Gun violence, youth crime part of discussion at summit between SPVM, racialized communities

"Hopefully this is a beginning of a conversation," says Fo Niemi, the executive director of CRARR about the crime prevention summit being held on Friday and Saturday. Brittany Henriques reports.

Montreal community organizations and experts gathered Friday and Saturday for a summit on safety and crime-prevention initiatives.

The events featured conversations about barriers and challenges within crime and violence prevention programs for English-speaking and racialized communities.

“It’s a great opportunity not only to connect with police and other organizations but it’s also a way to advocate on behalf of communities,” said Penny Rankin, former president of the Montreal Council of Women.

The summit was organized by the Center for Research-Action on Race Relations (CRARR). It was held at Concordia University on Saturday.

“Hopefully this is a beginning of a conversation and an exchange that we hope to maintain to better serve and protect the community, and in this case the Black community,” said Fo Niemi, CRARR’s co-founder and executive director.

On Friday CRARR brought together victims of crime from Montreal’s Black and racialized communities, city officials and community groups as a part of its new crime prevention initiative.

“Everyone in the room, including (SPVM) Chief (Fady) Dagher, has the opportunity to see and hear firsthand from parents and families who have lost their children and loved ones to violence,” said Niemi. “And in many cases there haven’t been any answers or solutions. So that’s why people are coming here not only to show crime affected them but wanting answers.

Community organizations at a summit with Montreal police on March 11, 2023. (Credit: CityNews/Kwunkeyi Isichei)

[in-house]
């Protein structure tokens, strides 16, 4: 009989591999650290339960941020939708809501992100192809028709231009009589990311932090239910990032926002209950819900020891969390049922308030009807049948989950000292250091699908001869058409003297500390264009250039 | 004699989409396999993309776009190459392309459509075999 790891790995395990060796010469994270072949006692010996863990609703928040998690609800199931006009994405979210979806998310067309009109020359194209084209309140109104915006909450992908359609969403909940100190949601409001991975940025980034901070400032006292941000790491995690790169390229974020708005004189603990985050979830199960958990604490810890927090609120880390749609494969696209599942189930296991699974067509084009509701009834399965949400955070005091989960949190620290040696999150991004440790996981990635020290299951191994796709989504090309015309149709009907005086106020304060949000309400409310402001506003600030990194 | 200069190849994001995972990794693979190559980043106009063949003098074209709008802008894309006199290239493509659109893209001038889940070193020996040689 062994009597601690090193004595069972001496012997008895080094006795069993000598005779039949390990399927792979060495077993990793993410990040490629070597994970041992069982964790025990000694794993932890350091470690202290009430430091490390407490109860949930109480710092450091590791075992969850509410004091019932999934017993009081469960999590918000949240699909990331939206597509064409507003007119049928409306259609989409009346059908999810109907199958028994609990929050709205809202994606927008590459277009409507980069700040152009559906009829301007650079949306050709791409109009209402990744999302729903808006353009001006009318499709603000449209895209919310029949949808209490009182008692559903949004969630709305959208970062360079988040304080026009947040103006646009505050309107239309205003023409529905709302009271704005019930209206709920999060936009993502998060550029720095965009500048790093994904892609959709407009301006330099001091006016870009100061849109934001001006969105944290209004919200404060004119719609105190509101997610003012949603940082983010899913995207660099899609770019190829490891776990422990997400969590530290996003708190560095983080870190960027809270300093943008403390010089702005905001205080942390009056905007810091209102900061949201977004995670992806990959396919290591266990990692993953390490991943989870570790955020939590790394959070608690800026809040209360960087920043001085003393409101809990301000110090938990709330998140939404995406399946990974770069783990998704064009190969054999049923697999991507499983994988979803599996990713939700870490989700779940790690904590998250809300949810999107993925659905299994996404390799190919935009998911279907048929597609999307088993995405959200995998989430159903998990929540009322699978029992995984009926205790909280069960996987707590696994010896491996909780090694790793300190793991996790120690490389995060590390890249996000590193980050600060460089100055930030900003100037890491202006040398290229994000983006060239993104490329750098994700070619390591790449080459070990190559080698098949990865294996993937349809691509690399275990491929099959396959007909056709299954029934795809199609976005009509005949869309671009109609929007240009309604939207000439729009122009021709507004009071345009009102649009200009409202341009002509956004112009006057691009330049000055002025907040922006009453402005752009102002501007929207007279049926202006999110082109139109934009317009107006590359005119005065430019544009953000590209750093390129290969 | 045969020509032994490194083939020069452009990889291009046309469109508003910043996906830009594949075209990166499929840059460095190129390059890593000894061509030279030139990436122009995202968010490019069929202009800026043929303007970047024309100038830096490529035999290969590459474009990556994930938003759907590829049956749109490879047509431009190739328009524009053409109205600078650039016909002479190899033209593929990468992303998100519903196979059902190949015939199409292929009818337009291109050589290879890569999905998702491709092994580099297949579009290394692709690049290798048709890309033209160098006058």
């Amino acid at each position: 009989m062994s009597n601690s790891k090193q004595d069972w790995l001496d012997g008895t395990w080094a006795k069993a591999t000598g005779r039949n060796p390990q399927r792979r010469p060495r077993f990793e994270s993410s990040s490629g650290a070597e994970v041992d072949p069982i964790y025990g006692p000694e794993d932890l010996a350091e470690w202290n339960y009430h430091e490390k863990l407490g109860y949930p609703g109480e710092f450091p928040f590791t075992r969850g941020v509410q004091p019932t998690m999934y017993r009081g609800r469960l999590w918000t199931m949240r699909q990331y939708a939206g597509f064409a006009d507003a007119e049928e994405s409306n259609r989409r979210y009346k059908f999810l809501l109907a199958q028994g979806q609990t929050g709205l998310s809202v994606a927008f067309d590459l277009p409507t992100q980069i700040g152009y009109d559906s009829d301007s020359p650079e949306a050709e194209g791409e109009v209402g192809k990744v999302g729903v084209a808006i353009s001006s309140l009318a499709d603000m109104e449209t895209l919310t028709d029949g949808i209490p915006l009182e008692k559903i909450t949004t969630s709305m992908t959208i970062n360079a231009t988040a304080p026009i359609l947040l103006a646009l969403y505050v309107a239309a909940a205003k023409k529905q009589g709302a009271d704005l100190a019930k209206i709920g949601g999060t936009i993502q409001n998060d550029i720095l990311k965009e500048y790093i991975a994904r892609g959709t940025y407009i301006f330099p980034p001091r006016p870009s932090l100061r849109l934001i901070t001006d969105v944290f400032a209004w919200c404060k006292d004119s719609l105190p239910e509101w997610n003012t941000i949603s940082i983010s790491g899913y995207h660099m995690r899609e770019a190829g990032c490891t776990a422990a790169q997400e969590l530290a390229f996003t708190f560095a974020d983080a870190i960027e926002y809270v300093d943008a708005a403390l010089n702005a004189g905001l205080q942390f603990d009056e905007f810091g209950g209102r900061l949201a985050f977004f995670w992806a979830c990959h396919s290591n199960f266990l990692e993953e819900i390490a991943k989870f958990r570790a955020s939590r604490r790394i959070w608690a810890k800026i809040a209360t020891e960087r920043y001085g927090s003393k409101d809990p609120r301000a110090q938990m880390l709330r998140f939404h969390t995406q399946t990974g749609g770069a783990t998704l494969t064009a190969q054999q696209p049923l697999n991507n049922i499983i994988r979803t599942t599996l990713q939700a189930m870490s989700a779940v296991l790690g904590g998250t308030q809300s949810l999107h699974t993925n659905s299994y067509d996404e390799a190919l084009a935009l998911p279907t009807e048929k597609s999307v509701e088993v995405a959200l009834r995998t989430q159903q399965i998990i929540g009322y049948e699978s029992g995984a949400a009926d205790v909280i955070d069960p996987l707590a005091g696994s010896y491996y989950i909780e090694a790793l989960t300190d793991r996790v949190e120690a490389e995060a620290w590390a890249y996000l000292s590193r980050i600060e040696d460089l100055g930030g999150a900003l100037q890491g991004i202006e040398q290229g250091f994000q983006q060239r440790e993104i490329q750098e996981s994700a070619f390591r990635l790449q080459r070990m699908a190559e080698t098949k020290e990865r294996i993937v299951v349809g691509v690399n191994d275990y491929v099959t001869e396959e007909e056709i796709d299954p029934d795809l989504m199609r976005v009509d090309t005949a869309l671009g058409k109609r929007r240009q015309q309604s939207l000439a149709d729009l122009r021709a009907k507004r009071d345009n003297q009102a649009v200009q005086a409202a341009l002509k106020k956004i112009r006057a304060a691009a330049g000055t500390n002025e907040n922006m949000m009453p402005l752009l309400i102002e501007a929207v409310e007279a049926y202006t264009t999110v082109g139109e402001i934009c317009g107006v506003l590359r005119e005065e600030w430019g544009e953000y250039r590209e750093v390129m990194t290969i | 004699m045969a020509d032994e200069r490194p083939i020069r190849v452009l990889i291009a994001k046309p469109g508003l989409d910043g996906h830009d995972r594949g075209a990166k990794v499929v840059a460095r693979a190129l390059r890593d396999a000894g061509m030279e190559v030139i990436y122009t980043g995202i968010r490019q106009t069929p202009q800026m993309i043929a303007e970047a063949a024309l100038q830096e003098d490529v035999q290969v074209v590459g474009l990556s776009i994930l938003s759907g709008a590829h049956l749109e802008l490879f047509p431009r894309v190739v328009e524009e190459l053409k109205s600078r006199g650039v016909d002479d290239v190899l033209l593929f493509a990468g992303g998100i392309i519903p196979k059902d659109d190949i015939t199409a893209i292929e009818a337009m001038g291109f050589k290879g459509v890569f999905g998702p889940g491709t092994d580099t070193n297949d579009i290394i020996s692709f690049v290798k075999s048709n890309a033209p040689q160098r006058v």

Dagher acknowledged such events are important.

“The way that we will be able to have our legitimacy is to get closer and closer,” he said. “Police cannot work without the community, so the credibility and legitimacy comes from the community. Without the community there’s no policing. That’s why it’s important for me to be close with the community. But not only one community, all the communities.”

“Build that trust between the communities and we’re working on our relationships with the different groups within the community to make sure that youth have that strength of voice and make sure they have right to their judicial process,” added Jean-Marc Schanzenbach with the SPVM’s prevention and urban security team.

The SPVM’s Jean-Marc Schanzenbach at a summit with community organizations on March 11, 2023. (Credit: CityNews/Kwunkeyi Isichei)

On Saturday community groups discussed their concerns and needs and how police services and the government can help them help their communities.

“We want to be a part of the conversation and the solution as far as funding is concerned,” said Joan Lee, the president of the West Island Black Community Association. “We’re speaking to the city that the West Island English-speaking community don’t have access to the funds. And it’s very important to help gun violence and we’re especially concerned with preventing youth violence.”

“Domestic violence is on the rise and it has reached the Muslim community,” added Farida Mohamed, the president of the Canadian Council for Muslim Women.

“In terms of human trafficking that’s going on in the city, we know that our youth today, whatever their gender, whatever their ethnicity, all of them are at risk of cyber abuse and this is something that we collectively have to start working on,” said Rankin.

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